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Workplace injury and illness research released


Workplace injury and illness research released

Research into the social and economic consequences of workplace injury and illness was released today by Labour Minister Margaret Wilson and ACC Minister Ruth Dyson.

Carried out by researchers from the Department of Labour, WEB Research and ACC, the study highlights the debilitating effect of workplace injury and illness for the injured or ill employee, their friends and family, workplace, and the costs to society.

Margaret Wilson said the release of the research was timely with the proposed amendments to the Health and Safety in Employment Act due to be debated in Parliament shortly.

"First and foremost the Health and Safety in Employment Amendment Bill is about reducing the human cost of poor workplace safety and health."

The two-year study involved 15 case studies and 68 interviews with employees, their families, work colleagues and Occupational Safety and Health (OSH) and other health professionals who were involved.

Margaret Wilson said the case studies are at times harrowing, with expressions of grief and loss that cannot but move the reader.


"The weight of the suffering and loss can be seen for what it is to the community as a whole - a drag on growth, a brake on success and happiness. Multiply the stories literally hundreds and thousands of times and you can begin to understand the level of waste, suffering and loss that unnecessary occupational illness and injury produces."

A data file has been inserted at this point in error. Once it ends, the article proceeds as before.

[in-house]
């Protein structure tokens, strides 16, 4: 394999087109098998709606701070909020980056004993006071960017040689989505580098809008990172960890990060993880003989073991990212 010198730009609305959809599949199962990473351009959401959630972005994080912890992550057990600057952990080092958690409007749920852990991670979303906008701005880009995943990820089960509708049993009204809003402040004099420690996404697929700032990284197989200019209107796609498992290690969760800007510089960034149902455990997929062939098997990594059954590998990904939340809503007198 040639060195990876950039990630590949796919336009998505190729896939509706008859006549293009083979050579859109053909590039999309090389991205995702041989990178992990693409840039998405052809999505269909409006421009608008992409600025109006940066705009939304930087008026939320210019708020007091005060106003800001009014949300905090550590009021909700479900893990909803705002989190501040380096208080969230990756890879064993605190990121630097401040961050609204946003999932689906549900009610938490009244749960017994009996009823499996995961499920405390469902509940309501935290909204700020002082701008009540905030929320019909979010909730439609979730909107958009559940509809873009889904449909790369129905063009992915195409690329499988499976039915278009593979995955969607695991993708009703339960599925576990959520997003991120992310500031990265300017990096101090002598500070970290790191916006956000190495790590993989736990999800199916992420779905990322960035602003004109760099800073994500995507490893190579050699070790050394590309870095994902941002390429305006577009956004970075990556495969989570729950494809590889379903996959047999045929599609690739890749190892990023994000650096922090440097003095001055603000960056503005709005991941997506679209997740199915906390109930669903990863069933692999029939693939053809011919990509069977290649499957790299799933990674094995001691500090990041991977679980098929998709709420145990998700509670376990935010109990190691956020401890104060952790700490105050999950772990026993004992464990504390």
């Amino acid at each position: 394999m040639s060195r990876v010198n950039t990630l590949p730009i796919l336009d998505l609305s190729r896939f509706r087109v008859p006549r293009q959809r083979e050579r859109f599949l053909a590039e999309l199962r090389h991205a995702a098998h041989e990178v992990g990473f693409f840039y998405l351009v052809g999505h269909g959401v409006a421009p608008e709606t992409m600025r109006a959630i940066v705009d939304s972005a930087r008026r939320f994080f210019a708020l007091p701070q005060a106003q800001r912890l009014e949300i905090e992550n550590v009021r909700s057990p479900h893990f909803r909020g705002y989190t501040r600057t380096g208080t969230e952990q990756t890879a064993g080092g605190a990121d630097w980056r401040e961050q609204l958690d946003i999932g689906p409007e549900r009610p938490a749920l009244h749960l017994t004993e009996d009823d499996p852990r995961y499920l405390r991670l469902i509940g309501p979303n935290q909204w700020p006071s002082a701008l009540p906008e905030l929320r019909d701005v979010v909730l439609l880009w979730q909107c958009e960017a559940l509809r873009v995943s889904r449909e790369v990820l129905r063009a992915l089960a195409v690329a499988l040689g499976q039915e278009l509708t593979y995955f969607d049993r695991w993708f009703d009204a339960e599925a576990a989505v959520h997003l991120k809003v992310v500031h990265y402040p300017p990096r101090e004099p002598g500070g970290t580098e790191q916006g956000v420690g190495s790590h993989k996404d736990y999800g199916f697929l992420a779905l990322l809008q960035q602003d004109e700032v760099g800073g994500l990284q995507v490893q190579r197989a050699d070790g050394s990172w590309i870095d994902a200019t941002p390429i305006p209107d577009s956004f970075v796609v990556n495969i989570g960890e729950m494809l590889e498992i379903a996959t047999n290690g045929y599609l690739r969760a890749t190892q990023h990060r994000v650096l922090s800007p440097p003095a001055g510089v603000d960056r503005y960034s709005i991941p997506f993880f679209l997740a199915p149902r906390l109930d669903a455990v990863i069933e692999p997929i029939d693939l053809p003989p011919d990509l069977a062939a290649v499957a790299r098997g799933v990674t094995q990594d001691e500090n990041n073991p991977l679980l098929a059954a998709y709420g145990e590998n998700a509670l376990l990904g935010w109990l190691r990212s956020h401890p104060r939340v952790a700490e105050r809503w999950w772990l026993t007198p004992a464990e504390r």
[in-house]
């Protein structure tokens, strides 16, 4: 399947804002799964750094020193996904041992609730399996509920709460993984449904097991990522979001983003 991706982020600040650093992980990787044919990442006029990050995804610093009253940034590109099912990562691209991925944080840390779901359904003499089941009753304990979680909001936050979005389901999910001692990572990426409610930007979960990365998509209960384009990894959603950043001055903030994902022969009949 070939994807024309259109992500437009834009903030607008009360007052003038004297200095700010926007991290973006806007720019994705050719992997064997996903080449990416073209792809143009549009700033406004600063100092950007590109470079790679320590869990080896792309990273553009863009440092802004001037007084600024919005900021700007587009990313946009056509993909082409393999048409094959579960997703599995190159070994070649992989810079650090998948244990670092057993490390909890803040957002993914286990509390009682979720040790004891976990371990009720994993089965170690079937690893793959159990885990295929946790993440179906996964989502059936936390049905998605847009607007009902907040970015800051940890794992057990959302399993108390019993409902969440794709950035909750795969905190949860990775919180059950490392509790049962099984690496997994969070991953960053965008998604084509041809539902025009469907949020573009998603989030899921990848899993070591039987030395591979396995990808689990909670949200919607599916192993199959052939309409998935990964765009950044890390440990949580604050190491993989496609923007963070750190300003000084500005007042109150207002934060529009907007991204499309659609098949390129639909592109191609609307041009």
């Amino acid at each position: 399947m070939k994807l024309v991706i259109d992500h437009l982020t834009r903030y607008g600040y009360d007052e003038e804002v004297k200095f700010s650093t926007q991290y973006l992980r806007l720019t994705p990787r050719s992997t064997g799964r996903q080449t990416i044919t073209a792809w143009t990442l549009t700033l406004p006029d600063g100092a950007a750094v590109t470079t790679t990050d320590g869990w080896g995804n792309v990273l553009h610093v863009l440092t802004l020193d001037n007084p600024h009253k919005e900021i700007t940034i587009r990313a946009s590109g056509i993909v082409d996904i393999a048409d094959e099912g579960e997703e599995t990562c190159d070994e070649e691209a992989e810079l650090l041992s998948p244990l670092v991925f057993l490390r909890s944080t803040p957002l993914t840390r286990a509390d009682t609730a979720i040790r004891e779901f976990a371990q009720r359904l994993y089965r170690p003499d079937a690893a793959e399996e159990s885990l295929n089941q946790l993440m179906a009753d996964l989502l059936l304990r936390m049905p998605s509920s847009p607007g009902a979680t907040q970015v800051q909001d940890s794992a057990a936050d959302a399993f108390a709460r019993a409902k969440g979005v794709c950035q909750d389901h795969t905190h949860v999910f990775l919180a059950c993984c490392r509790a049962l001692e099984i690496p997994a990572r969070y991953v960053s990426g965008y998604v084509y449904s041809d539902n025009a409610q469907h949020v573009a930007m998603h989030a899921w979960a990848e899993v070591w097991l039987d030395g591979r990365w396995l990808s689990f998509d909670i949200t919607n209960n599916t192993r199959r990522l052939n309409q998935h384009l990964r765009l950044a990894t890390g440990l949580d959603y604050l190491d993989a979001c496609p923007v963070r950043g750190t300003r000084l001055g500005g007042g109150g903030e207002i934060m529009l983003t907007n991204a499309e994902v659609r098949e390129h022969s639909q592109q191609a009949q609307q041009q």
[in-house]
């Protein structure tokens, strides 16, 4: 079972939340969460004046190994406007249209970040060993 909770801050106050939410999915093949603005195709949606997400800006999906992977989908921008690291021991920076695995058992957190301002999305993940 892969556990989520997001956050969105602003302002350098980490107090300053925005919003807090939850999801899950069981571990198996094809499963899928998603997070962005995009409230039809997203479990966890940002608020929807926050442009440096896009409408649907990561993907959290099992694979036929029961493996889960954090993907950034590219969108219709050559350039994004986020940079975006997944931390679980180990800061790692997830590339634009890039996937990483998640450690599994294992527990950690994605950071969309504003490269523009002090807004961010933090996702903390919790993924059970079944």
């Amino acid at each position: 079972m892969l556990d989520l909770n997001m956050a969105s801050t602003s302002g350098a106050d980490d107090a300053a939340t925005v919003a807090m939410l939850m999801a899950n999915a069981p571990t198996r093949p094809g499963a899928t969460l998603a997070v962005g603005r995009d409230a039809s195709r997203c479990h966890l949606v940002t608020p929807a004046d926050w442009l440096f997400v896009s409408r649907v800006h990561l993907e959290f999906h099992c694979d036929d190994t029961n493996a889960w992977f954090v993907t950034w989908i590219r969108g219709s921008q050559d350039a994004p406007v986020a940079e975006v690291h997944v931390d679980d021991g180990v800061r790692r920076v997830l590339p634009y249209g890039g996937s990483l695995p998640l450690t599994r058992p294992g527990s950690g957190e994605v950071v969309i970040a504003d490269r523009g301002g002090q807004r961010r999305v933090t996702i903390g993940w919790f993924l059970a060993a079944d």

ACC Minister Ruth Dyson said the research would help raise awareness of the need for effective measures to prevent workplace injuries.

"Injury prevention is now ACC's top priority, to reduce both the social and financial cost of injuries to workplaces and the community. Last week we released the draft New Zealand Injury Prevention Strategy for public consultation. Underpinning the strategy is an ambitious and challenging vision of a safe, injury-free New Zealand. To achieve this, we need to promote safe environments and a strong safety culture.

"Advancing injury prevention knowledge and information is a key objective of the strategy. It must include not just the factors that contribute to injury but also the elements to support an injured person to independence. Early and comprehensive rehabilitation is the key to independence for all injured people. This is confirmed by the research released today."

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